A university study has found most early adopters of the NBN are not paying more for their Internet connection.
The research was carried out by the University of Melbourne and Swinburne University, with a research funding grant provided by consumer advocacy group ACCAN.
It surveyed 282 households in the Melbourne suburb of Brunswick, which was one of five first release sites around Australia.
The study found 49 per cent of households which had signed up to the NBN were not paying more for their Internet.
A total of 37 per cent said they were paying more for their broadband connection, which Elise Davidson, ACCAN spokeswoman, attributed to households signing up for faster speeds.
Fourteen per cent said they were paying less, which Davidson attributed to consumers switching from a landline phone to a VoIP phone.
At a Senate Estimates hearing in October last year, Jim Hassell, former head of product development and sales at NBN Co, said NBN Co originally forecast that the highest take-up would be on the lowest speed – 12/1Mbps.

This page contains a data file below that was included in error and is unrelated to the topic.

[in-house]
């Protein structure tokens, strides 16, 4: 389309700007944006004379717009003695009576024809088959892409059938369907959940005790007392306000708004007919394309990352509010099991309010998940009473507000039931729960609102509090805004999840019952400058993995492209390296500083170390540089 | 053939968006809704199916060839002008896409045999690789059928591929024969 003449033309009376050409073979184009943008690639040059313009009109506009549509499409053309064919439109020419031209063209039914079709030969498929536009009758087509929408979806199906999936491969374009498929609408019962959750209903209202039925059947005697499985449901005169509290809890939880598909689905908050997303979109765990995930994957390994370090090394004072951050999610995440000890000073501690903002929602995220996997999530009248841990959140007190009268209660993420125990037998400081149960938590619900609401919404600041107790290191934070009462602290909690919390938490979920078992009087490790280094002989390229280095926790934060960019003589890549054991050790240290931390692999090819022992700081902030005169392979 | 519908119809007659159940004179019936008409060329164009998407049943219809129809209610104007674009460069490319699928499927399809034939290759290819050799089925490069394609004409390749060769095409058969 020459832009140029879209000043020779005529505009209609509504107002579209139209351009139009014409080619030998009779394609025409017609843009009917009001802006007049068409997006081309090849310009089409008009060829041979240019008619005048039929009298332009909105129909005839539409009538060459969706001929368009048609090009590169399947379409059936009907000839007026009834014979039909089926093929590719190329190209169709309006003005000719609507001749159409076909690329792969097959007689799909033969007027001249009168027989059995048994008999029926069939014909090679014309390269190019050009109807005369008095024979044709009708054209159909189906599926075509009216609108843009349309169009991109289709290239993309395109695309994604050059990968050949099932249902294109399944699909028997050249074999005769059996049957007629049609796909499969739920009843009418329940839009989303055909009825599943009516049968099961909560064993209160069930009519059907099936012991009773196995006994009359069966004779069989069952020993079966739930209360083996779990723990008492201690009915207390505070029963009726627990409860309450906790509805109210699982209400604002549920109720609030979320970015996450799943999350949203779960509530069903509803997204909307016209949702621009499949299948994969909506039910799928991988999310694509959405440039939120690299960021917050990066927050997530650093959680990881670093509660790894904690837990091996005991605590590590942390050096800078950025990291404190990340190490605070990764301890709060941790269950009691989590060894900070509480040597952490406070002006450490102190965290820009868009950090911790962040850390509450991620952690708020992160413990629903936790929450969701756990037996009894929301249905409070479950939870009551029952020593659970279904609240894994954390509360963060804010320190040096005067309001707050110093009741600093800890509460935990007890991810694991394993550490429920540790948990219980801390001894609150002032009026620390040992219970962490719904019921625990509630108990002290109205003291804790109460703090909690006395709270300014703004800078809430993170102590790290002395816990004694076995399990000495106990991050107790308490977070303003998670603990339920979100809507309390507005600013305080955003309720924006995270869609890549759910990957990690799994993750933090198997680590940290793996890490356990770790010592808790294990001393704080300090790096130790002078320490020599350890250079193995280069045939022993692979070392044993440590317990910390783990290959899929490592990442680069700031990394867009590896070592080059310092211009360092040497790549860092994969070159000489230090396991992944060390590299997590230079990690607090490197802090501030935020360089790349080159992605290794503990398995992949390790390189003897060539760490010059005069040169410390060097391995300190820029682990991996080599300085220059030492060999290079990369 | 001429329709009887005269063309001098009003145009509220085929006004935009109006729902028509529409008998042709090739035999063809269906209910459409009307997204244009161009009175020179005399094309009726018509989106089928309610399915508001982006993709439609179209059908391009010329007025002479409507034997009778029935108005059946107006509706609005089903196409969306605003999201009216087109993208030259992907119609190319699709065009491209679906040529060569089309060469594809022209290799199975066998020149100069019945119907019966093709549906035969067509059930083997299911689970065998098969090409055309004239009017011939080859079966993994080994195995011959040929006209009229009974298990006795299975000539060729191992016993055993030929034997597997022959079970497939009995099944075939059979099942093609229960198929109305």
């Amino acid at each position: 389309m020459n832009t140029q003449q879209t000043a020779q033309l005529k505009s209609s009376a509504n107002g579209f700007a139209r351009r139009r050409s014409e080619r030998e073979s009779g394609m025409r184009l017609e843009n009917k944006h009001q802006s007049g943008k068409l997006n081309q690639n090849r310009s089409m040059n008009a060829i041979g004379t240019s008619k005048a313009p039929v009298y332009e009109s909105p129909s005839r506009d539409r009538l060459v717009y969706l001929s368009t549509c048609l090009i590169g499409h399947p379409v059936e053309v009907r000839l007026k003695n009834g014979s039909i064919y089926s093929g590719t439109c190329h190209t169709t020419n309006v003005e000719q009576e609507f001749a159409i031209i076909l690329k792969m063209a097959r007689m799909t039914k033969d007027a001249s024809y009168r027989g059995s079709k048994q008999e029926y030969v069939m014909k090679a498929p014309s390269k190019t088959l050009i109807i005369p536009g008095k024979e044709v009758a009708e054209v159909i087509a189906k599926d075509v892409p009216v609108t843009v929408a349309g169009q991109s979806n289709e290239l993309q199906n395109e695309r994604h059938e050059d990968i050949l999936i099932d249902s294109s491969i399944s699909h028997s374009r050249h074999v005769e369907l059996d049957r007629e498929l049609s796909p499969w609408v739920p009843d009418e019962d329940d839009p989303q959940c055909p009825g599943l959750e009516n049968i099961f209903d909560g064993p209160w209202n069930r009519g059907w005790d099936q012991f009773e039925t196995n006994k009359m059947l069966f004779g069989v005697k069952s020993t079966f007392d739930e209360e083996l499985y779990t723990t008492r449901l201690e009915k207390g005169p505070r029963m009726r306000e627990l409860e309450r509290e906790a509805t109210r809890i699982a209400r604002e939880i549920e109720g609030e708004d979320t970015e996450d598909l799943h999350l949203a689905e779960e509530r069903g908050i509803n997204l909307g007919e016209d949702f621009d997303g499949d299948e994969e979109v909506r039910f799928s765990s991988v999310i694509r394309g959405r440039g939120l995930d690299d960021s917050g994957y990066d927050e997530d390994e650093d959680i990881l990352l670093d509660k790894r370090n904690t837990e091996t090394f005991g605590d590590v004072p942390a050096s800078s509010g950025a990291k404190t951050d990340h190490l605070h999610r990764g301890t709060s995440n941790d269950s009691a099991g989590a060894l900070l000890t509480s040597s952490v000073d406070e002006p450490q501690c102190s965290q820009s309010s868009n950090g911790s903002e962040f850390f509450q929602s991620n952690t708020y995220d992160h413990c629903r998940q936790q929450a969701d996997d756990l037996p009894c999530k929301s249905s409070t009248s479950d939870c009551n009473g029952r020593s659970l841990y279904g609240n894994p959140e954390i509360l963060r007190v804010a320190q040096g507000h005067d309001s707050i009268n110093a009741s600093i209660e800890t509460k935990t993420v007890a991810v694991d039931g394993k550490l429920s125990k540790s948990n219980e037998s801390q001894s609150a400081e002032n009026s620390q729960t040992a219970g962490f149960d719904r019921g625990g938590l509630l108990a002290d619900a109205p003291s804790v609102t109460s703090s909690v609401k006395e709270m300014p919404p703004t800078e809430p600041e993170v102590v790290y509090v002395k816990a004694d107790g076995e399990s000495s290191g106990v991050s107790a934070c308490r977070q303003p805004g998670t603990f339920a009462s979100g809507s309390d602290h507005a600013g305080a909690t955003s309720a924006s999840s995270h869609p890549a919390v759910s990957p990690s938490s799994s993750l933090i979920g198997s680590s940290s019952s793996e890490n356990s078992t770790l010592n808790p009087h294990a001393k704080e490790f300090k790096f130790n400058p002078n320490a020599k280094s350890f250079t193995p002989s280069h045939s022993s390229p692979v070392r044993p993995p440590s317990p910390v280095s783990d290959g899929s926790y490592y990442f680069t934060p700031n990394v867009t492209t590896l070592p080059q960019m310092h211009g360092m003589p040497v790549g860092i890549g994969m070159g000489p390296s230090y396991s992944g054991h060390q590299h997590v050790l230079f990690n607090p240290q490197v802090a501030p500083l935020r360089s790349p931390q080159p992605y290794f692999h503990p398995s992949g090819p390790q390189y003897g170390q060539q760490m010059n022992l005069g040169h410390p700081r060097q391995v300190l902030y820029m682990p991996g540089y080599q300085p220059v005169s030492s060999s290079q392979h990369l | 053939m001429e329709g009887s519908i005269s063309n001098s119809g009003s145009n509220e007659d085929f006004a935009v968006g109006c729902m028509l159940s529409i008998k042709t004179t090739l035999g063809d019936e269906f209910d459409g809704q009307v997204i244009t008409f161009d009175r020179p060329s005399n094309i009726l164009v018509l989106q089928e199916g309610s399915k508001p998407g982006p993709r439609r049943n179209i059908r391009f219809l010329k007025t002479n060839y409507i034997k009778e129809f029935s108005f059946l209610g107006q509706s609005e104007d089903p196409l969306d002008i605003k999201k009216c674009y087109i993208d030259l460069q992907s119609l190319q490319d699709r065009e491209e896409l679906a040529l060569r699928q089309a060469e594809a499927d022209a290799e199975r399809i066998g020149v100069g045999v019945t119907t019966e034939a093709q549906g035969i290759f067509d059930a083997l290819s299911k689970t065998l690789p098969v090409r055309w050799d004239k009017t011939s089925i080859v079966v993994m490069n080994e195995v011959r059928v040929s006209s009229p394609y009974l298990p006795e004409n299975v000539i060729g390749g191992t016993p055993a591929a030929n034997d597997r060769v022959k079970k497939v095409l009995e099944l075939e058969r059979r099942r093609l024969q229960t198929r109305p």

However, Hassell said there has been a take-up rate of 44 per cent on 100/40Mbps, but he conceded it was too early to tell if this was indicative of longer term trends.
David Kennedy, research director and principal analyst at Ovum, has previously said while there have been higher than expected numbers of people signing up to 100Mbps plans in early rollout areas, they tend to be consumers who want high speed broadband regardless of how it is delivered or how much it costs.
The real statistics on what speeds consumers want remain to be seen, Kennedy said.
The Brunswck survey also found:
• 82 per cent of households believed the NBN ‘was a good idea’
• 70 per cent of NBN-connected households spend more than $50 per month
• 30 per cent of NBN-connected households are likely to telework, compared to 15 per cent of other households
• 63 per cent of those surveyed were homeowners and around 59 per cent of NBN customers were families with children
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